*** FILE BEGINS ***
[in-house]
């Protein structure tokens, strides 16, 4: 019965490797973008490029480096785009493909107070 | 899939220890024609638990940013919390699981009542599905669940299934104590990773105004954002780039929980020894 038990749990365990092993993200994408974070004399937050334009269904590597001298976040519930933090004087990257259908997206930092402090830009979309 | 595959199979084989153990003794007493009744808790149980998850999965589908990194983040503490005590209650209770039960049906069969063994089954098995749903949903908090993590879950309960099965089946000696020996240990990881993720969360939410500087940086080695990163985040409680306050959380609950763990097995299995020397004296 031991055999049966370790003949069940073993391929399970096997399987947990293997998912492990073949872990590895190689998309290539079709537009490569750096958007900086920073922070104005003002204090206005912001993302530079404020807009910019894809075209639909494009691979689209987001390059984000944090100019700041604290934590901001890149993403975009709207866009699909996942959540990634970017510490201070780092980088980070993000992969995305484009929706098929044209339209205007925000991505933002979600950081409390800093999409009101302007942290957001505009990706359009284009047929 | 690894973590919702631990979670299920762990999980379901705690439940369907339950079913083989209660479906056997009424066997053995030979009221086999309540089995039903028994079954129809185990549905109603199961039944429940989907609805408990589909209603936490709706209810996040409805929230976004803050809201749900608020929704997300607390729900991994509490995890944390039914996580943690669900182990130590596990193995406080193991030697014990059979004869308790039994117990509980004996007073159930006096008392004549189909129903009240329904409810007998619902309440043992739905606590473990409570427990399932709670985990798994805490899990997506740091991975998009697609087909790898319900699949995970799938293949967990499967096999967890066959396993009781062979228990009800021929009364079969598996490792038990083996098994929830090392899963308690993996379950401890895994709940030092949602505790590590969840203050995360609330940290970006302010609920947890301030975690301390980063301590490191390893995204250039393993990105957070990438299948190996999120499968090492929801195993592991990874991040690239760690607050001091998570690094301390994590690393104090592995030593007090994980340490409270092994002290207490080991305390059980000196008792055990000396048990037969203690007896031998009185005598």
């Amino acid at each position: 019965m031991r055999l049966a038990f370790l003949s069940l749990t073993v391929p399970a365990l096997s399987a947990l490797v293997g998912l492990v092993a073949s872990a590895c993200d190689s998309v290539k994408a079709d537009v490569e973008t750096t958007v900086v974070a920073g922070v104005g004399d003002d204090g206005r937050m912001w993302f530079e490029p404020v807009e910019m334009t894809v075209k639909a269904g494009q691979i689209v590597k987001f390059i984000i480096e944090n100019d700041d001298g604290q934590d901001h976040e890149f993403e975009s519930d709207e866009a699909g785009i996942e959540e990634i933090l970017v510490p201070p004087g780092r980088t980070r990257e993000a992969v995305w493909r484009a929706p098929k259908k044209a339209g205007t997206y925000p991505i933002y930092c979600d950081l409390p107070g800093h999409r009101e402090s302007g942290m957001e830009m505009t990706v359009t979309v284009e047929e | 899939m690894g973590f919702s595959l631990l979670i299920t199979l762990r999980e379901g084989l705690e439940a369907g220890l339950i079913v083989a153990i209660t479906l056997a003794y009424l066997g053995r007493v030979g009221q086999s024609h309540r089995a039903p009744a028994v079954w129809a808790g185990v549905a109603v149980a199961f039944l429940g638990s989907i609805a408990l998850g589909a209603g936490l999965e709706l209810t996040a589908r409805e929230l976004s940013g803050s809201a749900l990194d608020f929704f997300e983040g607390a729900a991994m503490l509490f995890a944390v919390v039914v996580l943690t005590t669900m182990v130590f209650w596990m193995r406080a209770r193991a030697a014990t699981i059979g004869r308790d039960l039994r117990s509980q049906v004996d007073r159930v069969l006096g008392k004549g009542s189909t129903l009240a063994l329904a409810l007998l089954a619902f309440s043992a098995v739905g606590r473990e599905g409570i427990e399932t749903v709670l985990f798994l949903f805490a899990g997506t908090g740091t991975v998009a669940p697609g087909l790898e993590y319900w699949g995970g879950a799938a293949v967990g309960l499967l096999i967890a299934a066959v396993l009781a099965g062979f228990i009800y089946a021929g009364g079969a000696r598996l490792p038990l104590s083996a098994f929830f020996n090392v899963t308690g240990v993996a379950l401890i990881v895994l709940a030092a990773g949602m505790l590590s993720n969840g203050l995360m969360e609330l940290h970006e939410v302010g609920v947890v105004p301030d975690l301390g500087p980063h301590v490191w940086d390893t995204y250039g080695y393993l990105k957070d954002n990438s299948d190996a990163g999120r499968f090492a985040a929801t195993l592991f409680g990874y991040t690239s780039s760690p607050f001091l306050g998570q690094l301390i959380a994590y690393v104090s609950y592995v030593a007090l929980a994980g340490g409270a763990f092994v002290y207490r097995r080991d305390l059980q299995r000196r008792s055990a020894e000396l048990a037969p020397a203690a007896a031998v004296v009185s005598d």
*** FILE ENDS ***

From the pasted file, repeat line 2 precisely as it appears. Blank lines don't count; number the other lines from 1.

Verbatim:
């Protein structure tokens, strides 16, 4: 019965490797973008490029480096785009493909107070 | 899939220890024609638990940013919390699981009542599905669940299934104590990773105004954002780039929980020894 038990749990365990092993993200994408974070004399937050334009269904590597001298976040519930933090004087990257259908997206930092402090830009979309 | 595959199979084989153990003794007493009744808790149980998850999965589908990194983040503490005590209650209770039960049906069969063994089954098995749903949903908090993590879950309960099965089946000696020996240990990881993720969360939410500087940086080695990163985040409680306050959380609950763990097995299995020397004296 031991055999049966370790003949069940073993391929399970096997399987947990293997998912492990073949872990590895190689998309290539079709537009490569750096958007900086920073922070104005003002204090206005912001993302530079404020807009910019894809075209639909494009691979689209987001390059984000944090100019700041604290934590901001890149993403975009709207866009699909996942959540990634970017510490201070780092980088980070993000992969995305484009929706098929044209339209205007925000991505933002979600950081409390800093999409009101302007942290957001505009990706359009284009047929 | 690894973590919702631990979670299920762990999980379901705690439940369907339950079913083989209660479906056997009424066997053995030979009221086999309540089995039903028994079954129809185990549905109603199961039944429940989907609805408990589909209603936490709706209810996040409805929230976004803050809201749900608020929704997300607390729900991994509490995890944390039914996580943690669900182990130590596990193995406080193991030697014990059979004869308790039994117990509980004996007073159930006096008392004549189909129903009240329904409810007998619902309440043992739905606590473990409570427990399932709670985990798994805490899990997506740091991975998009697609087909790898319900699949995970799938293949967990499967096999967890066959396993009781062979228990009800021929009364079969598996490792038990083996098994929830090392899963308690993996379950401890895994709940030092949602505790590590969840203050995360609330940290970006302010609920947890301030975690301390980063301590490191390893995204250039393993990105957070990438299948190996999120499968090492929801195993592991990874991040690239760690607050001091998570690094301390994590690393104090592995030593007090994980340490409270092994002290207490080991305390059980000196008792055990000396048990037969203690007896031998009185005598």